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Stereotypes In Fairy Tales

opinionated Essay
1049 words
1049 words
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Once upon a time, but not so far away, there were fairy tales; stories written to entertain and teach lessons to the adults of their era. As time passed, these stories were told to younger and younger audiences until these same lessons were being taught to children. The result? A generation with skewed morals, outdated views and unrealistic standards for women. The stories have clearly begun to do more harm to children than good, but we continue to tell them. Why? Nobody knows. Many of these tales we tell to toddlers are actually very watered down versions of the original gory stories, and through the censorship of the gore and violence, many of the original morals have been lost. Take Cinderella as an example. Everyone knows the story: a …show more content…

In this essay, the author

  • Explains that fairy tales were written to entertain and teach lessons to adults of their era. the result was a generation with skewed morals, outdated views and unrealistic standards for women.
  • Explains that many of the tales we tell to toddlers are watered down versions of gory stories, and many original morals have been lost in translation.
  • Argues that fairy tales are a bad influence on young girls, and that women aren't kept in isolated towers, guarded by dragon-like fathers and doomed to do housework. girls need to learn to fight their own battles early, like we teach boys to.
  • Opines that disney is trying to create more independent princesses in their modern adaptations of fairy tales to market to young girls.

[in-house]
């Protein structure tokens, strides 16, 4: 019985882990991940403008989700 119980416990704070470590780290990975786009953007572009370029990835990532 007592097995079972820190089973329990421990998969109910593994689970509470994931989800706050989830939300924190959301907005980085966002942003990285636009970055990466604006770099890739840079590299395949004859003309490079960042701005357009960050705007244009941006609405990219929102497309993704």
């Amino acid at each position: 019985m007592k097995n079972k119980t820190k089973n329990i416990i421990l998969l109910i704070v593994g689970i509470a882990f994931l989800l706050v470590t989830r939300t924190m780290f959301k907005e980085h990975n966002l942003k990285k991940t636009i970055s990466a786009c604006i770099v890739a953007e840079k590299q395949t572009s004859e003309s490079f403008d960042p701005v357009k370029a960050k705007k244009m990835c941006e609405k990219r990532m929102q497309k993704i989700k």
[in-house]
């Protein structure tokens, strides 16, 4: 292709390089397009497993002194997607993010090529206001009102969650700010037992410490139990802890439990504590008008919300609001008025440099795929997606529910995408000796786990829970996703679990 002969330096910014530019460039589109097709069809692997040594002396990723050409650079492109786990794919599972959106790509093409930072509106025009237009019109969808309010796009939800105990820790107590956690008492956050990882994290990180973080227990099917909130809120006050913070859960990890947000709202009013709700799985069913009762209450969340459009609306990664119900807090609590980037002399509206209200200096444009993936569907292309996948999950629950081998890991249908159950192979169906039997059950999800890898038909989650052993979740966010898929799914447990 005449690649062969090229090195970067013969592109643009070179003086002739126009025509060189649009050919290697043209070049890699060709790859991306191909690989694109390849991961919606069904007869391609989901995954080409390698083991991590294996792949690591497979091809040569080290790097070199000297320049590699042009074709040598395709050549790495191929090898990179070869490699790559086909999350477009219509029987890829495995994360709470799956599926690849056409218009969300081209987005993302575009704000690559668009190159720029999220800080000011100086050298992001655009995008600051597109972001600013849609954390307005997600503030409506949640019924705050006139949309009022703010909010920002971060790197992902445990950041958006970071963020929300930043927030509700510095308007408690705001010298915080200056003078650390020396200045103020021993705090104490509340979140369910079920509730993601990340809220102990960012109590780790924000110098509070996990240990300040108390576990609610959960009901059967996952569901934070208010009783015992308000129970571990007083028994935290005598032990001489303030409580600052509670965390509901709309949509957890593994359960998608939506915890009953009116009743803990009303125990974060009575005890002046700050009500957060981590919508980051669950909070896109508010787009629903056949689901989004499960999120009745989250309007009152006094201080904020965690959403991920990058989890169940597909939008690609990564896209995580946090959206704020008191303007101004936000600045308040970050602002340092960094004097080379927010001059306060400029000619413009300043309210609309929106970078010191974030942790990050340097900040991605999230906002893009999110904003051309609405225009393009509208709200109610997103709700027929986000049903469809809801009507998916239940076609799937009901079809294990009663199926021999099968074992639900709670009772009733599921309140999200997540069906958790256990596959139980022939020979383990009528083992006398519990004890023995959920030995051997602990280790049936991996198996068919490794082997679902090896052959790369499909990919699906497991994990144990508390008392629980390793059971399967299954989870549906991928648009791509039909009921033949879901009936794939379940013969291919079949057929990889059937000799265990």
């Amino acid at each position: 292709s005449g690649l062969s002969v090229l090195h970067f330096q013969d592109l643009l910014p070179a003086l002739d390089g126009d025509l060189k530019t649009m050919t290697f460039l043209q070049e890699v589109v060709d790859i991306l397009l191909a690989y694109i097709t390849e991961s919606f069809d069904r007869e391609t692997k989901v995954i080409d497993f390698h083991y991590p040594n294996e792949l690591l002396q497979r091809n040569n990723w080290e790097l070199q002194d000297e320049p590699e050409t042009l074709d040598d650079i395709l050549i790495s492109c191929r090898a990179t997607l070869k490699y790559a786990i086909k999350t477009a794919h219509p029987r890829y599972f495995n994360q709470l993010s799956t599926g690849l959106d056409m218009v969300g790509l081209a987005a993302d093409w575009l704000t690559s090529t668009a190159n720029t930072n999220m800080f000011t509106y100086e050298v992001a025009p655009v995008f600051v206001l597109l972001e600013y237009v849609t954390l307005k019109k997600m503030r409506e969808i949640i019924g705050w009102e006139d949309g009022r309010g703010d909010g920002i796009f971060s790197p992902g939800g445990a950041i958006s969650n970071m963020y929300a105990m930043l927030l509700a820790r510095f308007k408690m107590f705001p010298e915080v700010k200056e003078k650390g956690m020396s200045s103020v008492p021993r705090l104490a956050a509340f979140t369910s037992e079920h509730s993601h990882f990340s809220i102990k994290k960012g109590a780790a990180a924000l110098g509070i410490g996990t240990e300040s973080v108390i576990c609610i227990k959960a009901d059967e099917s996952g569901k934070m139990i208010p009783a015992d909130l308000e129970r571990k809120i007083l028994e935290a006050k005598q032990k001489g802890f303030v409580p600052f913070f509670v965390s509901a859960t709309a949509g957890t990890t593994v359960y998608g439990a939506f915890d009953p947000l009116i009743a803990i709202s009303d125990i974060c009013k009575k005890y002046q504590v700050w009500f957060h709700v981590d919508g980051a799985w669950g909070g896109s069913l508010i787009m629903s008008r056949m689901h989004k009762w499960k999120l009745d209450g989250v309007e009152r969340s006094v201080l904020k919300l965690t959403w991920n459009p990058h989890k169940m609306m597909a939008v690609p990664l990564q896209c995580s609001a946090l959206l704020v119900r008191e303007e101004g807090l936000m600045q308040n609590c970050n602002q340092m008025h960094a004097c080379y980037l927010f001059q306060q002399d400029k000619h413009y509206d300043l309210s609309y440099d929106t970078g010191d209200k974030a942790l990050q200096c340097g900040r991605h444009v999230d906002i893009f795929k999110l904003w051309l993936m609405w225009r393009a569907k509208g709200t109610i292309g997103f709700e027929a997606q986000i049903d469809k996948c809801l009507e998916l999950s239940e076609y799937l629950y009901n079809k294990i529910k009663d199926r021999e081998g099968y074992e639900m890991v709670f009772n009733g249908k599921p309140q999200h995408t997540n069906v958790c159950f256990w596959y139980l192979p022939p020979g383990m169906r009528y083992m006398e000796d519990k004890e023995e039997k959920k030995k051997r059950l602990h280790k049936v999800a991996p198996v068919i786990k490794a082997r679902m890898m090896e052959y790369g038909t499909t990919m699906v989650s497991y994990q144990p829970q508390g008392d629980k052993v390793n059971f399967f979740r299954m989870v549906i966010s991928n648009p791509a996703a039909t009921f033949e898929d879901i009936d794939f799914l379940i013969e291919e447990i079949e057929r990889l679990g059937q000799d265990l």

• Opines that modern film adaptations are as damaging to children as the original tales, with stick-thin princesses reinforcing society's unrealistic standards for women’s appearance, and teaching girls and boys that beauty is the biggest asset a woman can have.
  • Explains that children who read a lot of fairy tales have lower self-images than others, which isn't surprising if they constantly compare themselves to all those ‘fairest of them all’ types.
  • Opines that by telling children fairy tales, we teach them lessons about how to behave properly in the past, instead of letting their generation decide what to do with the future.

Princesses who have jobs, become queens, sing musical numbers (which haunt the memories of parents who have heard them far too many times) and fight just as much as their princes do. Yet these princesses are just as flawed as their ancestors, with the majority of them getting married to the first man they meet barely a month after they meet them. And when you look even closer, these new stories are guilt trips in disguise. If companies can convince parents that their products are in any way educational, those parents are more likely to spend money on the movie and any related merchandise. And so the cycle continues, with companies churning out more movies and more merchandise, capitalising on children’s imaginations and stealing money right out of their parents’ …show more content…

In fact, a study has shown that almost 94% of stories mention physical appearance, averaging at 13.6 times per story. 31% associate beauty with goodness, and some 17% associate ugliness with evil. Moreover, what these tales consider to be ‘beautiful’ is pale white skin, long hair and twinkling blue eyes with no consideration for ethnic diversity, leaving millions of girls all over the world ashamed of their heritage because they feel that nobody considers them to be beautiful, when in reality, everyone has different preferences. A few spots do not qualify a person as evil, but with these lessons being taught to children at such a young age, how do

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